Full Q&A afternoon session from the 2006 Berkshire Hathaway Annual Meeting with the world’s richest man and most successful investor, Warren Buffett and his partner, Charlie Munger.
PM 2006 Berkshire Hathaway Annual Meeting With Warren Buffett, Charlie Munger - Full Q&A
OK we'll go to zone 8. Where is the line. Good afternoon Mr. Buffett. First of all I want to thank you for responding to all my letters throughout the years. I will always treasure them. Last week demonstrations in many cities across the United States took place on the subject of illegal immigration. Many companies want to stay in the U.S. but have grown dependent on cheap illegal labor as a way to remain globally competitive. A recent BusinessWeek article describes Shahs competitor Mohawk carpets and their employment of illegal immigrants. If illegal immigration reform were to occur how do you see this affecting Shah Clayton and other Berkshire subsidiaries Yeah I didn't read that. I don't know much about the Mauk situation I know. I don't know anything about it. I'm sure in Nebraska you know there are very substantial numbers of illegal immigrants employed that meatpacking has been an area that had a number of gone into them. And I actually was down at the airport about two years ago and then there was a very large plane there and I saw these well over 100 people that were in shackles that were being put on that plane. I kind of wondered what they did if they ran into some kind of an emergency on the plane. But they were being deported so there's a lot of that goes on in Nebraska. You know I think it's a problem that should be addressed addressed promptly. I don't believe in shipping 11 million people back away from the United States and whatever except the way that the country can handle giving those people citizenship I basically would support.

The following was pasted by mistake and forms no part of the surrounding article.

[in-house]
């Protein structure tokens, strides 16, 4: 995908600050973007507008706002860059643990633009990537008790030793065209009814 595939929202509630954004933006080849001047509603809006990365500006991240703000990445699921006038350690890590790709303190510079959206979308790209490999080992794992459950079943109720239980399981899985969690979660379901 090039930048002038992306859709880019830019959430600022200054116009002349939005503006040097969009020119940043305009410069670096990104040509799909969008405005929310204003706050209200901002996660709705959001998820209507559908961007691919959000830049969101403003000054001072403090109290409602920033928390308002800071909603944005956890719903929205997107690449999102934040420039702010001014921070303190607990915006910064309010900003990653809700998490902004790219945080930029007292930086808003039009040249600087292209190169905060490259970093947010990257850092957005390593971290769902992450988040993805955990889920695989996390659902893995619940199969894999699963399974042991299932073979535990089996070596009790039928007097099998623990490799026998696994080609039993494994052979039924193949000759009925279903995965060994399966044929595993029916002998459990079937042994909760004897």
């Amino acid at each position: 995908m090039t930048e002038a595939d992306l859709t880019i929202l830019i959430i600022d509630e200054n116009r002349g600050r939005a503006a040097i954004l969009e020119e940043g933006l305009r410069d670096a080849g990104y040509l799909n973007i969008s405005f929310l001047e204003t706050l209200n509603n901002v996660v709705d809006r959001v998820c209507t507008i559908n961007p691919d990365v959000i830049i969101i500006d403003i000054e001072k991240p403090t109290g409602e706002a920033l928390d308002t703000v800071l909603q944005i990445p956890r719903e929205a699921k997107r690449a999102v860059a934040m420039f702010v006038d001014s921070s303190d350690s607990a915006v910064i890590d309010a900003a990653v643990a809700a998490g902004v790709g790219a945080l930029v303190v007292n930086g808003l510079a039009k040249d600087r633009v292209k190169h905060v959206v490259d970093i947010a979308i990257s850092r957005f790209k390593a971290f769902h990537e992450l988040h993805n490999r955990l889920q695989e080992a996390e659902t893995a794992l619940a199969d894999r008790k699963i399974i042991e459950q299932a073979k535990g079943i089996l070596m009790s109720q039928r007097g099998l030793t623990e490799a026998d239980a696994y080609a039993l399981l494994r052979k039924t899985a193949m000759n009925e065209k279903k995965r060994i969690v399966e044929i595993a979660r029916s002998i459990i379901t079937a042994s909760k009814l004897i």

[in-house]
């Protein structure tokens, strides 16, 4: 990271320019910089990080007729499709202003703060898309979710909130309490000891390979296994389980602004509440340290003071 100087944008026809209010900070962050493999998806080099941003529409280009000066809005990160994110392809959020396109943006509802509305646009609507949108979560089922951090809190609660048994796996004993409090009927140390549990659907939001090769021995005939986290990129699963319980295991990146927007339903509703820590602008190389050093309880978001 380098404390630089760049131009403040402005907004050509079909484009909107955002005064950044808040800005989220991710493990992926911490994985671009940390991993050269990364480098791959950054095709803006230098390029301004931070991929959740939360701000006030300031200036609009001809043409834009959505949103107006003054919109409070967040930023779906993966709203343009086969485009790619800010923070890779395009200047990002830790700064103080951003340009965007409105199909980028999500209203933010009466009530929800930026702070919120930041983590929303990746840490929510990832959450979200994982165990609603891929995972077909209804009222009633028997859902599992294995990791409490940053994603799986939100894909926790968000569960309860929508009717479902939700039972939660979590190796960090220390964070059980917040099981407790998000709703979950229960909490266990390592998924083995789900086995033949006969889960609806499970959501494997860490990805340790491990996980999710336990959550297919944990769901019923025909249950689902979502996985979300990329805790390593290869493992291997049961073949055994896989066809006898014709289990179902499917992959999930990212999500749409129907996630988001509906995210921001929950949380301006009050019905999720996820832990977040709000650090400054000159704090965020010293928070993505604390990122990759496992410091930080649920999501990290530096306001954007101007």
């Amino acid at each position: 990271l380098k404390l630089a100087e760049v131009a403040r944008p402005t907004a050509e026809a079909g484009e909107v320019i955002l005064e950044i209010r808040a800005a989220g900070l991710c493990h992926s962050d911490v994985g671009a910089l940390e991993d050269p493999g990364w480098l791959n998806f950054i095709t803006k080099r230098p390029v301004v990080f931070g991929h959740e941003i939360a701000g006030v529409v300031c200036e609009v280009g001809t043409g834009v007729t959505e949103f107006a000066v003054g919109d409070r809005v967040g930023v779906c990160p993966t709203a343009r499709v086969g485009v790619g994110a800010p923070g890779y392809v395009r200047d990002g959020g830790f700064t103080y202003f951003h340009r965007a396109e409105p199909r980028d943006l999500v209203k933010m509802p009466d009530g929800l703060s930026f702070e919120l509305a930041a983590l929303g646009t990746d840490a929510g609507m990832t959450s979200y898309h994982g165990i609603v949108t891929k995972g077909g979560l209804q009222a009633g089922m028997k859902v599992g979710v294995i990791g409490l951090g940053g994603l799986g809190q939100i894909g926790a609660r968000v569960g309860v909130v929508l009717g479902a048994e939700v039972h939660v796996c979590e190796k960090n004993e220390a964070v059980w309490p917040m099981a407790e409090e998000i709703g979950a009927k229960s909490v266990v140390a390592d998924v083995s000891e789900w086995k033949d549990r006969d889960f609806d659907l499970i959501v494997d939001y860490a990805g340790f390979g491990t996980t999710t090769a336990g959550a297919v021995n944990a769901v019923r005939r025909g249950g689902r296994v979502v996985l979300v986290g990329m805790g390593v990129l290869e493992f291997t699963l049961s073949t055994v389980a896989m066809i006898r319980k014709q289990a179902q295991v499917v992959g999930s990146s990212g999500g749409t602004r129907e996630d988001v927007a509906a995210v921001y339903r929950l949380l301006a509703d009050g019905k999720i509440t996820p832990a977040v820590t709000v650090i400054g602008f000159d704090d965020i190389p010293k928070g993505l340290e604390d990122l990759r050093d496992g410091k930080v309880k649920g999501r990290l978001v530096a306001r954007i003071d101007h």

I think we ought to enforce the rules in the future I think got to be liberals. But I think we ought to be enforced. But I don't think it would make dramatic differences. I mean if one meatpacking plant employs people at a subpar rate wages they know the rest of them are going to do the same thing you may end up paying a little bit more for meat in the end. But I do not think it would have a dramatic effect on the economy or even on specific industries except the change maybe relative prices a bit. I don't think it would have a dramatic effect on the economy if the people that are here illegally became legal in some manner. You know who's to say that Charlie and I have been born into some terrible situation in some other country we wouldn't have tried to get into this place ourselves so I'm pretty empathetic with it but I believe that we do need to have laws that are enforced in the future. I don't think we should send 11 million people back. Charlie if you don't like the results I think you should get used to it because we never seem to have the will to enforce the immigration laws. I just think that what you've seen is what you're going to get in terms of the carpet industry specifically that you mentioned Clayton Homes. I wouldn't I would think in the mobile manufactured housing industry I'd be I'd be surprised if there were any unusual number at all of illegal immigrants but the answer is I don't know that for sure. But I don't see any change in those industries.
And number 9 I warn Hi Charlie My name's Jeremy Cleaver and I come from Lawrence Kansas. I'm a Jayhawk. And what do you believe is the best financed program in the U.S.. Also I own a book. I will be graduating in a year. Could you compare and contrast the financing opportunities now and when you graduated college. He comes from a school that has sent some classes up in the last couple years. Absolutely terrific. I've had I will have in this school year will probably close to 40 schools where the students come out.